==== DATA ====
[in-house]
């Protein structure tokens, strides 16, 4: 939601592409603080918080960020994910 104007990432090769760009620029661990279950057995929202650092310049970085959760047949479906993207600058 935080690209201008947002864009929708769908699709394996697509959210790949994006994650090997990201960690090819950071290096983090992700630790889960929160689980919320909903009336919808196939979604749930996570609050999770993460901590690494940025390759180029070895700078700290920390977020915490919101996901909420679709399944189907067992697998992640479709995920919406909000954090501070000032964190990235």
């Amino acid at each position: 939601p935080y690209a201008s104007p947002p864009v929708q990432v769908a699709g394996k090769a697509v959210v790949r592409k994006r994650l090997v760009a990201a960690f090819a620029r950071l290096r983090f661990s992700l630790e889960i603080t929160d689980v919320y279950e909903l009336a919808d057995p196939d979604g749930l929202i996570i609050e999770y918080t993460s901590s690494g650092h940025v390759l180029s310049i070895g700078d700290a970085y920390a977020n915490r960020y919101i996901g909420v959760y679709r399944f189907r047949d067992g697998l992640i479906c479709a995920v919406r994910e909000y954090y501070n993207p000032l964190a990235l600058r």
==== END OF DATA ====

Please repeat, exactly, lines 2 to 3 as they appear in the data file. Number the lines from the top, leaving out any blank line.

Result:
């Protein structure tokens, strides 16, 4: 939601592409603080918080960020994910 104007990432090769760009620029661990279950057995929202650092310049970085959760047949479906993207600058 935080690209201008947002864009929708769908699709394996697509959210790949994006994650090997990201960690090819950071290096983090992700630790889960929160689980919320909903009336919808196939979604749930996570609050999770993460901590690494940025390759180029070895700078700290920390977020915490919101996901909420679709399944189907067992697998992640479709995920919406909000954090501070000032964190990235």
């Amino acid at each position: 939601p935080y690209a201008s104007p947002p864009v929708q990432v769908a699709g394996k090769a697509v959210v790949r592409k994006r994650l090997v760009a990201a960690f090819a620029r950071l290096r983090f661990s992700l630790e889960i603080t929160d689980v919320y279950e909903l009336a919808d057995p196939d979604g749930l929202i996570i609050e999770y918080t993460s901590s690494g650092h940025v390759l180029s310049i070895g700078d700290a970085y920390a977020n915490r960020y919101i996901g909420v959760y679709r399944f189907r047949d067992g697998l992640i479906c479709a995920v919406r994910e909000y954090y501070n993207p000032l964190a990235l600058r």